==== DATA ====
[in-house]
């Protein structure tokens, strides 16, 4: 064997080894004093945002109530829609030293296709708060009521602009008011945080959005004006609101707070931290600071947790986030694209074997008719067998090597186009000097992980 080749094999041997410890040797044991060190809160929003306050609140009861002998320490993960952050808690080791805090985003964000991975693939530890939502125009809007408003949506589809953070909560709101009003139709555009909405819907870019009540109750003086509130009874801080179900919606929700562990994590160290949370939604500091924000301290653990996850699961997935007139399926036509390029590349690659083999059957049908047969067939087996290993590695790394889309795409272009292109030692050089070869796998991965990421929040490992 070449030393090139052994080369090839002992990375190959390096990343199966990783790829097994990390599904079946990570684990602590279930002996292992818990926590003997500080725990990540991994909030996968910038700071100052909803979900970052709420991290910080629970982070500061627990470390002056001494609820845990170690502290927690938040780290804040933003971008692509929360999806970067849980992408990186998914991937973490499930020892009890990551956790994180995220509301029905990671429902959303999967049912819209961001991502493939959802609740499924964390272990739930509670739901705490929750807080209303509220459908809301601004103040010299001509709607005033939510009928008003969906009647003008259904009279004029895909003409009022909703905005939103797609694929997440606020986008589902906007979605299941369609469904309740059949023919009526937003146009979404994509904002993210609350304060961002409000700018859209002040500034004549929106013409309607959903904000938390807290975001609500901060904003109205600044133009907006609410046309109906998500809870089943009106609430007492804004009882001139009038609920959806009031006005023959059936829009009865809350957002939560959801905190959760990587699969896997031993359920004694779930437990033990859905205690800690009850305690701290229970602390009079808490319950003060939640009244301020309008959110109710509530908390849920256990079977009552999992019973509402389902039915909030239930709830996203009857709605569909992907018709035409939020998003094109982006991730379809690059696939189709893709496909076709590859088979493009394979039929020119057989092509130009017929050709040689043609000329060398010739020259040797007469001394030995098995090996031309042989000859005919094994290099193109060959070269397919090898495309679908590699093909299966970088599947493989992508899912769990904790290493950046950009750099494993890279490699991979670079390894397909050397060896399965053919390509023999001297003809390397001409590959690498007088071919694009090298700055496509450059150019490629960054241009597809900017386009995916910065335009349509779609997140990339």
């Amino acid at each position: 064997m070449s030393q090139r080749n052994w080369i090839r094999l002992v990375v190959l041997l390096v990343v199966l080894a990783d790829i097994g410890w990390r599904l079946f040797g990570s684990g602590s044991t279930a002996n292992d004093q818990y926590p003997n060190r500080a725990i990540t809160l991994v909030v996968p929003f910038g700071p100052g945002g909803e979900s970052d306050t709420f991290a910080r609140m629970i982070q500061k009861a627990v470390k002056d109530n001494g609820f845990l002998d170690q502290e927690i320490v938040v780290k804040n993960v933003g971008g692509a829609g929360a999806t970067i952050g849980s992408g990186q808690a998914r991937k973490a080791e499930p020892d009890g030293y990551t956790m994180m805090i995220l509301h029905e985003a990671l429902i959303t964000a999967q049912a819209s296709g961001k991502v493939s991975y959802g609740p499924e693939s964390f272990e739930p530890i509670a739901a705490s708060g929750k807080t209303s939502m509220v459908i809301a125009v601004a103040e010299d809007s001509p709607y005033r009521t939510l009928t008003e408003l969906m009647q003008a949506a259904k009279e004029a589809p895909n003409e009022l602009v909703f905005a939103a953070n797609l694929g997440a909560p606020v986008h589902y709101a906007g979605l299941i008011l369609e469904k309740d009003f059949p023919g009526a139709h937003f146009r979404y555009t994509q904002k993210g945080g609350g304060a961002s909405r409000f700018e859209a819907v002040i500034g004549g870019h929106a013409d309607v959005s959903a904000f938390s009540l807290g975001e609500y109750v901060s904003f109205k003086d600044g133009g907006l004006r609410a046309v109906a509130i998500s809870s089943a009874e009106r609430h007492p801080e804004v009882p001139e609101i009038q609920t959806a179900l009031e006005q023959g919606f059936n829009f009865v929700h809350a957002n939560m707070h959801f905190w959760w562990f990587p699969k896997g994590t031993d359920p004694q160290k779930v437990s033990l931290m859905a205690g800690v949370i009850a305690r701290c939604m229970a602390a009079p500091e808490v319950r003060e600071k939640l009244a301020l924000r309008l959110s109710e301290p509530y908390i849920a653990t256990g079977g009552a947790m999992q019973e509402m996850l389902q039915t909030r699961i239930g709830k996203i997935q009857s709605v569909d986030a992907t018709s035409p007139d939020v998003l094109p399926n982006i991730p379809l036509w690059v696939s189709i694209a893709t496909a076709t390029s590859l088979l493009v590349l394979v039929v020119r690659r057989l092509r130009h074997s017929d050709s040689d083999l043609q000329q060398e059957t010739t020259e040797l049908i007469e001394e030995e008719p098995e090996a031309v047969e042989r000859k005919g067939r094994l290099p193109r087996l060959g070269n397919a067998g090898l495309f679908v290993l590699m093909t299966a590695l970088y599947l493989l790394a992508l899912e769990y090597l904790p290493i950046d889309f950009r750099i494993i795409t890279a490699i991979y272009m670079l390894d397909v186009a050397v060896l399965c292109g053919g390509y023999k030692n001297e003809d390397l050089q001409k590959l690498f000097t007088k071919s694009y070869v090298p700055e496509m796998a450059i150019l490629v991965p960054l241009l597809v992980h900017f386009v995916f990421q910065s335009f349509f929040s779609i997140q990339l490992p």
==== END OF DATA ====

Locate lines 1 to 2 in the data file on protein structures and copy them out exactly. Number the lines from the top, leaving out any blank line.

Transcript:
[in-house]
């Protein structure tokens, strides 16, 4: 064997080894004093945002109530829609030293296709708060009521602009008011945080959005004006609101707070931290600071947790986030694209074997008719067998090597186009000097992980 080749094999041997410890040797044991060190809160929003306050609140009861002998320490993960952050808690080791805090985003964000991975693939530890939502125009809007408003949506589809953070909560709101009003139709555009909405819907870019009540109750003086509130009874801080179900919606929700562990994590160290949370939604500091924000301290653990996850699961997935007139399926036509390029590349690659083999059957049908047969067939087996290993590695790394889309795409272009292109030692050089070869796998991965990421929040490992 070449030393090139052994080369090839002992990375190959390096990343199966990783790829097994990390599904079946990570684990602590279930002996292992818990926590003997500080725990990540991994909030996968910038700071100052909803979900970052709420991290910080629970982070500061627990470390002056001494609820845990170690502290927690938040780290804040933003971008692509929360999806970067849980992408990186998914991937973490499930020892009890990551956790994180995220509301029905990671429902959303999967049912819209961001991502493939959802609740499924964390272990739930509670739901705490929750807080209303509220459908809301601004103040010299001509709607005033939510009928008003969906009647003008259904009279004029895909003409009022909703905005939103797609694929997440606020986008589902906007979605299941369609469904309740059949023919009526937003146009979404994509904002993210609350304060961002409000700018859209002040500034004549929106013409309607959903904000938390807290975001609500901060904003109205600044133009907006609410046309109906998500809870089943009106609430007492804004009882001139009038609920959806009031006005023959059936829009009865809350957002939560959801905190959760990587699969896997031993359920004694779930437990033990859905205690800690009850305690701290229970602390009079808490319950003060939640009244301020309008959110109710509530908390849920256990079977009552999992019973509402389902039915909030239930709830996203009857709605569909992907018709035409939020998003094109982006991730379809690059696939189709893709496909076709590859088979493009394979039929020119057989092509130009017929050709040689043609000329060398010739020259040797007469001394030995098995090996031309042989000859005919094994290099193109060959070269397919090898495309679908590699093909299966970088599947493989992508899912769990904790290493950046950009750099494993890279490699991979670079390894397909050397060896399965053919390509023999001297003809390397001409590959690498007088071919694009090298700055496509450059150019490629960054241009597809900017386009995916910065335009349509779609997140990339």